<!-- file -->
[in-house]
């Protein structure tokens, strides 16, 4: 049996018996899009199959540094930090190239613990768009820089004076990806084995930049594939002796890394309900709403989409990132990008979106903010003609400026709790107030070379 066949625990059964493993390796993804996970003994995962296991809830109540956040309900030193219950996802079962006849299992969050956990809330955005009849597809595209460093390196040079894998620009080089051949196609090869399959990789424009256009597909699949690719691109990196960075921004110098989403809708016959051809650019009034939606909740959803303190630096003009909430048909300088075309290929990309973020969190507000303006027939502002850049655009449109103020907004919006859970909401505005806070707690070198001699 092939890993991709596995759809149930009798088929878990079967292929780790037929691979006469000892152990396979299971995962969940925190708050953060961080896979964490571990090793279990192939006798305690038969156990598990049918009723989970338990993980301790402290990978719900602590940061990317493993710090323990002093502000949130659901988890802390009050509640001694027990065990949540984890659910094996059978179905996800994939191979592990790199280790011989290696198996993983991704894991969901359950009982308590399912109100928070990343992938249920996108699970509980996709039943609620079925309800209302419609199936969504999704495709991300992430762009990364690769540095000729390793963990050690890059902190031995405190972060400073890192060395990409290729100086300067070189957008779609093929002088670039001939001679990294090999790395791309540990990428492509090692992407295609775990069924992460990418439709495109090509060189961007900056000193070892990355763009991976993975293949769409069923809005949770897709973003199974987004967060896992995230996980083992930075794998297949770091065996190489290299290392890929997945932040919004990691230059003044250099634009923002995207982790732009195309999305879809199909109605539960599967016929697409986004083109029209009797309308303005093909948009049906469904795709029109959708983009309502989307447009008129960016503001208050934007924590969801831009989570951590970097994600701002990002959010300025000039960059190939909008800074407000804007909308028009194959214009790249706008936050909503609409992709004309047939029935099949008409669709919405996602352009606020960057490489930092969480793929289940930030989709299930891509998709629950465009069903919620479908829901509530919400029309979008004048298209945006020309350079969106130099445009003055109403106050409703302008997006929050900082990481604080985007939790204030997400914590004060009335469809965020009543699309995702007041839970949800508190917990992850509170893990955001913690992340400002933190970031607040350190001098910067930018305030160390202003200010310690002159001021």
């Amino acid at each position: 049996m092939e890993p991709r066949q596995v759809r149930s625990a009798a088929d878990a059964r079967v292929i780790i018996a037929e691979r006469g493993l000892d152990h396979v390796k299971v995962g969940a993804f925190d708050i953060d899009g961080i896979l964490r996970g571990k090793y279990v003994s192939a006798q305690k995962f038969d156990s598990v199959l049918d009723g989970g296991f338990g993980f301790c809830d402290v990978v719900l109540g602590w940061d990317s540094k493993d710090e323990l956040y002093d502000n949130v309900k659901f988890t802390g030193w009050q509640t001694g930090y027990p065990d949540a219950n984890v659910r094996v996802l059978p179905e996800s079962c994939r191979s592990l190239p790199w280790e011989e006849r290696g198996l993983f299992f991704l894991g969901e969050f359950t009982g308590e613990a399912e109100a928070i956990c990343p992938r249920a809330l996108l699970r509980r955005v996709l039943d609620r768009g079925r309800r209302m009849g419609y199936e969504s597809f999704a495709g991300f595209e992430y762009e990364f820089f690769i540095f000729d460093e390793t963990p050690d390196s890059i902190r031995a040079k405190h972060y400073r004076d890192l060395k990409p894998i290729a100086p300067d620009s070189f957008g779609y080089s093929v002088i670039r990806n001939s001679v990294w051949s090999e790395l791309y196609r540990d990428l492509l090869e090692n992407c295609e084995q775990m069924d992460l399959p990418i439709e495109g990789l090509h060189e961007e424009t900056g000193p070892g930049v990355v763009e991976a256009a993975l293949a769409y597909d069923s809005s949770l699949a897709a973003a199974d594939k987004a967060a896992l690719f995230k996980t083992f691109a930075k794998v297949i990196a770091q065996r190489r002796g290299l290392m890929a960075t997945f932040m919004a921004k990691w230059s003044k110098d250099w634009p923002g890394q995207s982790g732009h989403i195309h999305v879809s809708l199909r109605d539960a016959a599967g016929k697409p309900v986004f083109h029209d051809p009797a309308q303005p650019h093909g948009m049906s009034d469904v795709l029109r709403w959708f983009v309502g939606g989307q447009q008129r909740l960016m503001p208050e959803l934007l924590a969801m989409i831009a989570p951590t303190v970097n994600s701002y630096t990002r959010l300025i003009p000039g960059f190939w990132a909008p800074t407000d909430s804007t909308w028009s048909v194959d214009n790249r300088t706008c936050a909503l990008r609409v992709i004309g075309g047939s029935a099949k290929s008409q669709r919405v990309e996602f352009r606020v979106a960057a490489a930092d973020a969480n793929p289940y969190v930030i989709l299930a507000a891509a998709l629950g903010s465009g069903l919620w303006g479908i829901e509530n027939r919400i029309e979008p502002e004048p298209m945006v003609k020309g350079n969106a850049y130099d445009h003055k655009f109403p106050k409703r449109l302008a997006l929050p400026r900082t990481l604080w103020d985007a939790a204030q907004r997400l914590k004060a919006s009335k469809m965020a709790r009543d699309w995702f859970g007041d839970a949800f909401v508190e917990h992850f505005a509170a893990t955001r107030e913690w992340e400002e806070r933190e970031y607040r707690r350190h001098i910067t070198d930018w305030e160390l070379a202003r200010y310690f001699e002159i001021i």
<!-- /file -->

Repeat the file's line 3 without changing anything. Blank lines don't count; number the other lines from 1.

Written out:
């Amino acid at each position: 049996m092939e890993p991709r066949q596995v759809r149930s625990a009798a088929d878990a059964r079967v292929i780790i018996a037929e691979r006469g493993l000892d152990h396979v390796k299971v995962g969940a993804f925190d708050i953060d899009g961080i896979l964490r996970g571990k090793y279990v003994s192939a006798q305690k995962f038969d156990s598990v199959l049918d009723g989970g296991f338990g993980f301790c809830d402290v990978v719900l109540g602590w940061d990317s540094k493993d710090e323990l956040y002093d502000n949130v309900k659901f988890t802390g030193w009050q509640t001694g930090y027990p065990d949540a219950n984890v659910r094996v996802l059978p179905e996800s079962c994939r191979s592990l190239p790199w280790e011989e006849r290696g198996l993983f299992f991704l894991g969901e969050f359950t009982g308590e613990a399912e109100a928070i956990c990343p992938r249920a809330l996108l699970r509980r955005v996709l039943d609620r768009g079925r309800r209302m009849g419609y199936e969504s597809f999704a495709g991300f595209e992430y762009e990364f820089f690769i540095f000729d460093e390793t963990p050690d390196s890059i902190r031995a040079k405190h972060y400073r004076d890192l060395k990409p894998i290729a100086p300067d620009s070189f957008g779609y080089s093929v002088i670039r990806n001939s001679v990294w051949s090999e790395l791309y196609r540990d990428l492509l090869e090692n992407c295609e084995q775990m069924d992460l399959p990418i439709e495109g990789l090509h060189e961007e424009t900056g000193p070892g930049v990355v763009e991976a256009a993975l293949a769409y597909d069923s809005s949770l699949a897709a973003a199974d594939k987004a967060a896992l690719f995230k996980t083992f691109a930075k794998v297949i990196a770091q065996r190489r002796g290299l290392m890929a960075t997945f932040m919004a921004k990691w230059s003044k110098d250099w634009p923002g890394q995207s982790g732009h989403i195309h999305v879809s809708l199909r109605d539960a016959a599967g016929k697409p309900v986004f083109h029209d051809p009797a309308q303005p650019h093909g948009m049906s009034d469904v795709l029109r709403w959708f983009v309502g939606g989307q447009q008129r909740l960016m503001p208050e959803l934007l924590a969801m989409i831009a989570p951590t303190v970097n994600s701002y630096t990002r959010l300025i003009p000039g960059f190939w990132a909008p800074t407000d909430s804007t909308w028009s048909v194959d214009n790249r300088t706008c936050a909503l990008r609409v992709i004309g075309g047939s029935a099949k290929s008409q669709r919405v990309e996602f352009r606020v979106a960057a490489a930092d973020a969480n793929p289940y969190v930030i989709l299930a507000a891509a998709l629950g903010s465009g069903l919620w303006g479908i829901e509530n027939r919400i029309e979008p502002e004048p298209m945006v003609k020309g350079n969106a850049y130099d445009h003055k655009f109403p106050k409703r449109l302008a997006l929050p400026r900082t990481l604080w103020d985007a939790a204030q907004r997400l914590k004060a919006s009335k469809m965020a709790r009543d699309w995702f859970g007041d839970a949800f909401v508190e917990h992850f505005a509170a893990t955001r107030e913690w992340e400002e806070r933190e970031y607040r707690r350190h001098i910067t070198d930018w305030e160390l070379a202003r200010y310690f001699e002159i001021i």